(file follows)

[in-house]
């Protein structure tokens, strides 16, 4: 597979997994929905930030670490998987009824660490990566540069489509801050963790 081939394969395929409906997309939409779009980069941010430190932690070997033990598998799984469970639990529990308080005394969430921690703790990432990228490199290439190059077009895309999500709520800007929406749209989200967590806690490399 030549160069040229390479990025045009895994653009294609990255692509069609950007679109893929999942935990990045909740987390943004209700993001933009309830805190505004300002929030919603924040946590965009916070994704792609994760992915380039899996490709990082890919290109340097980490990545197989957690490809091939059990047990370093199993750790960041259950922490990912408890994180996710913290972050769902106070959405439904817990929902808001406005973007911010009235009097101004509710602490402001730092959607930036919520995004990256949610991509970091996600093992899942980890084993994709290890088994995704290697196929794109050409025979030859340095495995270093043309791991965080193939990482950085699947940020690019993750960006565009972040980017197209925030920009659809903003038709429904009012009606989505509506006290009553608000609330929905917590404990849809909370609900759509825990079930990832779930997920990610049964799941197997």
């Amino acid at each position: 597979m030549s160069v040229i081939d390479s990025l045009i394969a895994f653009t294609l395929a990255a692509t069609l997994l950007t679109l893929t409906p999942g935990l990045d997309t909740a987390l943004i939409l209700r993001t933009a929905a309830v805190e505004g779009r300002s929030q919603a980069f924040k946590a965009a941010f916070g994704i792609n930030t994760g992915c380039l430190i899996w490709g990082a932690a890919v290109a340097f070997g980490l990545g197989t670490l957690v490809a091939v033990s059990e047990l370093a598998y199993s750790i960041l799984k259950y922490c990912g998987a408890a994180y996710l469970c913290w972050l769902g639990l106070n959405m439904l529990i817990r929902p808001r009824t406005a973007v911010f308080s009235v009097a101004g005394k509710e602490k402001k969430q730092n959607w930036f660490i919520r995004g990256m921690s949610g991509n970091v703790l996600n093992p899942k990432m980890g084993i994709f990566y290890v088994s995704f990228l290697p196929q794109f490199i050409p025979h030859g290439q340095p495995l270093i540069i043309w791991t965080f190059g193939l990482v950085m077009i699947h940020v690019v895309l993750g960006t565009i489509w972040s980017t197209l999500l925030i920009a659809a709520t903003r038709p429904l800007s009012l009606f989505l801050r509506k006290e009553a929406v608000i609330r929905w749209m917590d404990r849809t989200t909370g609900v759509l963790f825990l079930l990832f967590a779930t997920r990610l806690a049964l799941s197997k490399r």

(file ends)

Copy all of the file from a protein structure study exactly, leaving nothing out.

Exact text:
[in-house]
């Protein structure tokens, strides 16, 4: 597979997994929905930030670490998987009824660490990566540069489509801050963790 081939394969395929409906997309939409779009980069941010430190932690070997033990598998799984469970639990529990308080005394969430921690703790990432990228490199290439190059077009895309999500709520800007929406749209989200967590806690490399 030549160069040229390479990025045009895994653009294609990255692509069609950007679109893929999942935990990045909740987390943004209700993001933009309830805190505004300002929030919603924040946590965009916070994704792609994760992915380039899996490709990082890919290109340097980490990545197989957690490809091939059990047990370093199993750790960041259950922490990912408890994180996710913290972050769902106070959405439904817990929902808001406005973007911010009235009097101004509710602490402001730092959607930036919520995004990256949610991509970091996600093992899942980890084993994709290890088994995704290697196929794109050409025979030859340095495995270093043309791991965080193939990482950085699947940020690019993750960006565009972040980017197209925030920009659809903003038709429904009012009606989505509506006290009553608000609330929905917590404990849809909370609900759509825990079930990832779930997920990610049964799941197997």
């Amino acid at each position: 597979m030549s160069v040229i081939d390479s990025l045009i394969a895994f653009t294609l395929a990255a692509t069609l997994l950007t679109l893929t409906p999942g935990l990045d997309t909740a987390l943004i939409l209700r993001t933009a929905a309830v805190e505004g779009r300002s929030q919603a980069f924040k946590a965009a941010f916070g994704i792609n930030t994760g992915c380039l430190i899996w490709g990082a932690a890919v290109a340097f070997g980490l990545g197989t670490l957690v490809a091939v033990s059990e047990l370093a598998y199993s750790i960041l799984k259950y922490c990912g998987a408890a994180y996710l469970c913290w972050l769902g639990l106070n959405m439904l529990i817990r929902p808001r009824t406005a973007v911010f308080s009235v009097a101004g005394k509710e602490k402001k969430q730092n959607w930036f660490i919520r995004g990256m921690s949610g991509n970091v703790l996600n093992p899942k990432m980890g084993i994709f990566y290890v088994s995704f990228l290697p196929q794109f490199i050409p025979h030859g290439q340095p495995l270093i540069i043309w791991t965080f190059g193939l990482v950085m077009i699947h940020v690019v895309l993750g960006t565009i489509w972040s980017t197209l999500l925030i920009a659809a709520t903003r038709p429904l800007s009012l009606f989505l801050r509506k006290e009553a929406v608000i609330r929905w749209m917590d404990r849809t989200t909370g609900v759509l963790f825990l079930l990832f967590a779930t997920r990610l806690a049964l799941s197997k490399r």